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Breast Health: 3-Step Plan for Preventive Care

Picture of a female physician teaching a patient how to perform a self-breast examination

The thought of having breast cancer is frightening to everyone, and especially devastating to women. However, ignoring the possibility that you may develop breast cancer or avoiding the processes to find cancer can be dangerous.

Although there are some women who are at higher risk, the fact is that all women are at risk for breast cancer. That's why it's so important to follow this 3-step plan for preventive care. Although breast cancer can't be prevented at the present time, early detection of problems provides the greatest possibility of successful treatment.

What is the 3-step plan?

Routine care is the best way to keep you and your breasts healthy. Although finding breast cancer at its earliest stages is the main goal of routine breast care, other benign conditions, like fibrocystic breasts, are often discovered through routine care.

Step 1. Breast self-exam (BSE)

The American Cancer Society (ACS) says that breast self-exams are a choice for women ages 20 and older as a means of familiarizing themselves with their breasts so they can notice changes more easily. BSE should be done regularly at the same time every month. Regular BSE teaches you to know how your breasts normally feel so that you can more readily find any change. Changes may include:

  • Development of a lump

  • A discharge other than breastmilk

  • Swelling of the breast

  • Skin irritation or dimpling

  • Nipple abnormalities (for example, pain, redness, scaliness, or turning inward)

If you notice any of these changes, see your healthcare provider as soon as possible for evaluation.

The U.S. Preventive Services Task Force (USPSTF) doesn't recommend breast self-exams (BSEs) because evidence suggests BSEs do not lower risk for death from breast cancer. Talking with your healthcare provider about the benefits and limitations can help you decide if you should start performing BSEs.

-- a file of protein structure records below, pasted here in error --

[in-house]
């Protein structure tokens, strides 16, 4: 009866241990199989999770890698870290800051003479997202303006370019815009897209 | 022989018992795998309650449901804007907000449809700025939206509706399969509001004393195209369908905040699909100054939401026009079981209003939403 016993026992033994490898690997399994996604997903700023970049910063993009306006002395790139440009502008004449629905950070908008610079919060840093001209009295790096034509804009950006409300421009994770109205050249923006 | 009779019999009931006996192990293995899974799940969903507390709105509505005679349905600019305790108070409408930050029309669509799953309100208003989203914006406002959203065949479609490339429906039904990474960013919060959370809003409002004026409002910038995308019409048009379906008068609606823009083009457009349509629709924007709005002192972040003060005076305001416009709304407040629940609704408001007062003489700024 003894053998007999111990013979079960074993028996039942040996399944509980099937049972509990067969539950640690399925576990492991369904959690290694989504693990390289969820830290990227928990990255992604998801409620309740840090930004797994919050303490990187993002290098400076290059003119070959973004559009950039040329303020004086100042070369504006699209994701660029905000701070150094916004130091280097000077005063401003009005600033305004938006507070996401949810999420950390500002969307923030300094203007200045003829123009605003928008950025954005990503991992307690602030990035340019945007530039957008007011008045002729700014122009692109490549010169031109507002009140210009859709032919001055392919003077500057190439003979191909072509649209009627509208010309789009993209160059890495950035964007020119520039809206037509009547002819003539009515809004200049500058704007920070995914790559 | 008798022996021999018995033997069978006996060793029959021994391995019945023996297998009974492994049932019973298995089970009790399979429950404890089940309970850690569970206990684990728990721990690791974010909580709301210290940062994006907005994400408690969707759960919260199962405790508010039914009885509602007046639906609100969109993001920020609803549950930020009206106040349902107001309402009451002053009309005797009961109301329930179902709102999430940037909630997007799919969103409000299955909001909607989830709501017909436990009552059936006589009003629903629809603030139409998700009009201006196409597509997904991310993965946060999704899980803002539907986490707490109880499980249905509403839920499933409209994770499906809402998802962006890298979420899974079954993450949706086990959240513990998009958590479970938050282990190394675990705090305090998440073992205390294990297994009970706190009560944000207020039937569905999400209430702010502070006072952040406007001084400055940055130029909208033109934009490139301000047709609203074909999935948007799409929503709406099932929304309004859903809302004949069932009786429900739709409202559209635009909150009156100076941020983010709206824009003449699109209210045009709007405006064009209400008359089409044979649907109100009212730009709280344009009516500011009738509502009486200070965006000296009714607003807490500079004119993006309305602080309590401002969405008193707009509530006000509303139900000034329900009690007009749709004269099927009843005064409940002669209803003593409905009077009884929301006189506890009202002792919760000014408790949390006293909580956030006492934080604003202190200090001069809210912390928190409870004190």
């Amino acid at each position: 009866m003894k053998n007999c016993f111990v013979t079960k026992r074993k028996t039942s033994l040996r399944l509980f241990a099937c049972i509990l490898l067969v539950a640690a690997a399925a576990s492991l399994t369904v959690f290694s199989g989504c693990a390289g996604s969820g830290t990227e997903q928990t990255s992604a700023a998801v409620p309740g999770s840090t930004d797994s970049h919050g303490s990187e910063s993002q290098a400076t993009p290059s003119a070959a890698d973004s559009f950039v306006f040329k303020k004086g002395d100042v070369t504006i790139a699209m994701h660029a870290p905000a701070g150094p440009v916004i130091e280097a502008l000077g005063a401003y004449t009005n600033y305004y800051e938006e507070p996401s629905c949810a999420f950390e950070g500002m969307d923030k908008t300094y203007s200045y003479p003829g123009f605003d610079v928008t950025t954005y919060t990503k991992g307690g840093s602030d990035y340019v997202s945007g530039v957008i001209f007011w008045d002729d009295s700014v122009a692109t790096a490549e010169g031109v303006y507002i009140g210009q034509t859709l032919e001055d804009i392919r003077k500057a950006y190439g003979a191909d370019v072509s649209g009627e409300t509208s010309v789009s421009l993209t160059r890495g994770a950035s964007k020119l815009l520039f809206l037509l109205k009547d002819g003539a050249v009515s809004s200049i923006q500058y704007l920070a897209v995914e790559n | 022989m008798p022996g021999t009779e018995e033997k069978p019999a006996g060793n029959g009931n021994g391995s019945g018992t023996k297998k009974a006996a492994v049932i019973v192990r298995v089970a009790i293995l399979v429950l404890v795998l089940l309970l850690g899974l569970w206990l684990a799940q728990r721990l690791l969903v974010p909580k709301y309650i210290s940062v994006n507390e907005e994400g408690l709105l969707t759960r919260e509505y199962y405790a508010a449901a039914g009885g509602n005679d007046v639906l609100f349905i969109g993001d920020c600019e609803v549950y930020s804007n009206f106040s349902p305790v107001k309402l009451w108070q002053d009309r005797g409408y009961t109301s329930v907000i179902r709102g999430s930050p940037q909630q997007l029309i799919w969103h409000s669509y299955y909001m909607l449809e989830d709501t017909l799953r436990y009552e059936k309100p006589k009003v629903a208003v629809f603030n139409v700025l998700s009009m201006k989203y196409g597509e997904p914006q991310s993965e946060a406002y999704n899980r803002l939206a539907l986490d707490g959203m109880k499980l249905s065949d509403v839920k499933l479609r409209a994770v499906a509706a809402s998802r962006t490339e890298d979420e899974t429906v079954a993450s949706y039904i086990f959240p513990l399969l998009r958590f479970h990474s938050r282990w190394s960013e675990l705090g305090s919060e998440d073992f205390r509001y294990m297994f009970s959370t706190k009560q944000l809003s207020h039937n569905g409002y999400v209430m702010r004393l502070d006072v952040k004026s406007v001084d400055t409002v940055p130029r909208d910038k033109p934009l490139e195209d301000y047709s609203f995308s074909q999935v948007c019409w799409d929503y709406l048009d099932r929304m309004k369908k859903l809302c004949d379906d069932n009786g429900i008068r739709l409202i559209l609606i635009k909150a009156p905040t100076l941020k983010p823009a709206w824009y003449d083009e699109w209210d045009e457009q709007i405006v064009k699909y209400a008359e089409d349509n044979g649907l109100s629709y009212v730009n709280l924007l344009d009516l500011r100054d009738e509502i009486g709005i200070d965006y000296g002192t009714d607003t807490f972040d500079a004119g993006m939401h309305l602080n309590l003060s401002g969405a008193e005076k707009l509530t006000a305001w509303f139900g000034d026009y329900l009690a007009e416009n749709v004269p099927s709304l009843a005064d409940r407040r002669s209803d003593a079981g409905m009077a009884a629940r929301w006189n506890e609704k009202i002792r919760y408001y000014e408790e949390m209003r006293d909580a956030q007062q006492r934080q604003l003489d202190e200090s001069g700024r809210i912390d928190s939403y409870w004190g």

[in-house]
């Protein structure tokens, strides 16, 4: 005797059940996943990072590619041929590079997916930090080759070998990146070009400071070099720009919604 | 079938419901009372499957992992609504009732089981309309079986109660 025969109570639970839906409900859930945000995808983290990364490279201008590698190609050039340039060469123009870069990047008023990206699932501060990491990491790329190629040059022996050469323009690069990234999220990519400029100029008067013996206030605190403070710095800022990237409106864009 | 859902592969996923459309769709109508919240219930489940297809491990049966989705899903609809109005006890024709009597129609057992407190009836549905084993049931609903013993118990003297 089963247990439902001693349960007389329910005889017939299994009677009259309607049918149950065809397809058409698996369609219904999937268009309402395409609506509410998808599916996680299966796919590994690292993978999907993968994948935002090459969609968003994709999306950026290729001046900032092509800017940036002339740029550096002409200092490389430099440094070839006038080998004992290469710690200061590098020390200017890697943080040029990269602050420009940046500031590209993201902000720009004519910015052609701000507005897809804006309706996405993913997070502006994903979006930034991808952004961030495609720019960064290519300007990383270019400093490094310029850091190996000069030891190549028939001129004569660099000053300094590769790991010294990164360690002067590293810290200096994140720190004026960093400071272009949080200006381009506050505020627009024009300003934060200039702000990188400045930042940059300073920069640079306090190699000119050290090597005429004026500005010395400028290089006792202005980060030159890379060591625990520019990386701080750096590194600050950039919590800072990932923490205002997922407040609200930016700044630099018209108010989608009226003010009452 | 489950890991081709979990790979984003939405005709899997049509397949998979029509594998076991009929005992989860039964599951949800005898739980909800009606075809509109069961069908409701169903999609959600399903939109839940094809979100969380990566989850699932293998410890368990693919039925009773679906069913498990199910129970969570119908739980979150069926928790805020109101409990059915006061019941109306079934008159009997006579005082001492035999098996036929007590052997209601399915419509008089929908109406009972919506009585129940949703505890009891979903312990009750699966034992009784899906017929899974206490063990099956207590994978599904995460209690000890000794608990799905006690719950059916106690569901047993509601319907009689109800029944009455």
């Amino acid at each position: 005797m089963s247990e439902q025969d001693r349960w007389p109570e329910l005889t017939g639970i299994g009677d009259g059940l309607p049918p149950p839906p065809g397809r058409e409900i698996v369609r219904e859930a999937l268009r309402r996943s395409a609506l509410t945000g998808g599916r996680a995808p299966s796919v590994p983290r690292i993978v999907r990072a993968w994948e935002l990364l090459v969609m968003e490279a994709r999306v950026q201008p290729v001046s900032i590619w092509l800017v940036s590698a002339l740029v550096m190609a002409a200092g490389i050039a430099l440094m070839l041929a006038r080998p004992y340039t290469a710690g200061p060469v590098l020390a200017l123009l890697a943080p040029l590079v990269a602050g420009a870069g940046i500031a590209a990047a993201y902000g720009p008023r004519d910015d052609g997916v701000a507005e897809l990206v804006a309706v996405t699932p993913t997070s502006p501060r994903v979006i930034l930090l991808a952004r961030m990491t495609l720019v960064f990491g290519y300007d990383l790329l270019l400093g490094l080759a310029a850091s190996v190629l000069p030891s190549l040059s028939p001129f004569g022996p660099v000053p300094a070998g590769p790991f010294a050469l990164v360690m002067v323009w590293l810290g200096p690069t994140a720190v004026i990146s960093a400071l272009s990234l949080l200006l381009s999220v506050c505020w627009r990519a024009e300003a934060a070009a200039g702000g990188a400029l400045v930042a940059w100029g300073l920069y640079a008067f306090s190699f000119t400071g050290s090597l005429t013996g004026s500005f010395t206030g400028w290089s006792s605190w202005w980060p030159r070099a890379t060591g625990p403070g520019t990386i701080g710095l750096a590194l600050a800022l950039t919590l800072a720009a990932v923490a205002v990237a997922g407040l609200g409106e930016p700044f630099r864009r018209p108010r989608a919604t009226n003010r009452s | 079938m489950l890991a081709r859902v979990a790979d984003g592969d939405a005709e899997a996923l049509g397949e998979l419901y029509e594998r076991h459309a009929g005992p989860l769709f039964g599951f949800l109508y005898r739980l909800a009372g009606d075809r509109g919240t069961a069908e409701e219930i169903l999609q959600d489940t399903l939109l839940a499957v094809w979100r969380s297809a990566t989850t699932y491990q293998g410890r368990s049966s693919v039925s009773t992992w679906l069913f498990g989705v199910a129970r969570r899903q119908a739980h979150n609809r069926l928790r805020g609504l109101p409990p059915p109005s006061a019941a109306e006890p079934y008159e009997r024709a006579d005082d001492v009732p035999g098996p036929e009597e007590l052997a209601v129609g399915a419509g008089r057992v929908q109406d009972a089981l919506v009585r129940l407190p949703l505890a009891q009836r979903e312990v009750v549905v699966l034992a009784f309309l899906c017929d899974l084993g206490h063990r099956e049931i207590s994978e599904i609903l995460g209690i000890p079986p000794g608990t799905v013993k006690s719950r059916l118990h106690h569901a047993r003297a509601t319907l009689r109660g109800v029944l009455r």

Step 2. Clinical exam

A breast exam by a healthcare provider or nurse trained to evaluate breast problems should be part of a woman's physical exam. The ACS recommends:

  • Between ages 20 and 39, women should have a clinical breast exam (CBE) by a health professional every 3 years.

  • After age 40, women should have a breast exam by a health professional every year.

The USPSTF, however, believes there isn't enough evidence to assess the value of CBEs for women ages 40 and older. Women should talk with their healthcare providers about their personal risk factors and make a decision about whether they should have a CBE.

A clinical breast exam by a healthcare provider or nurse is very similar to the procedures used for breast self-exam. Women who routinely practice BSE will be prepared to ask questions and have their concerns addressed during this time.

Step 3. Mammography

Mammography is a low-dose X-ray of the breasts to find changes that may happen. It's the most common imaging technique. Mammography can find cancer or other problems before a lump becomes large enough to be felt. It can also assist in the diagnosis of other breast problems. However, a biopsy is required to confirm the presence of cancer.

Experts have different recommendations for mammography. Currently, the USPSTF recommends screening every 2 years for women between ages 50 and 74. The ACS recommends yearly screening for all women ages 40 and older. Women should talk with their healthcare providers about their personal risk factors before making a decision about when to start getting mammograms or how often they should get them.

A diagnostic mammogram may be needed when a questionable area is found during a screening mammogram.

Both the National Cancer Institute and the ACS suggest that women who may be at increased risk for breast cancer should talk with their healthcare providers about whether to begin having mammograms at an earlier age.

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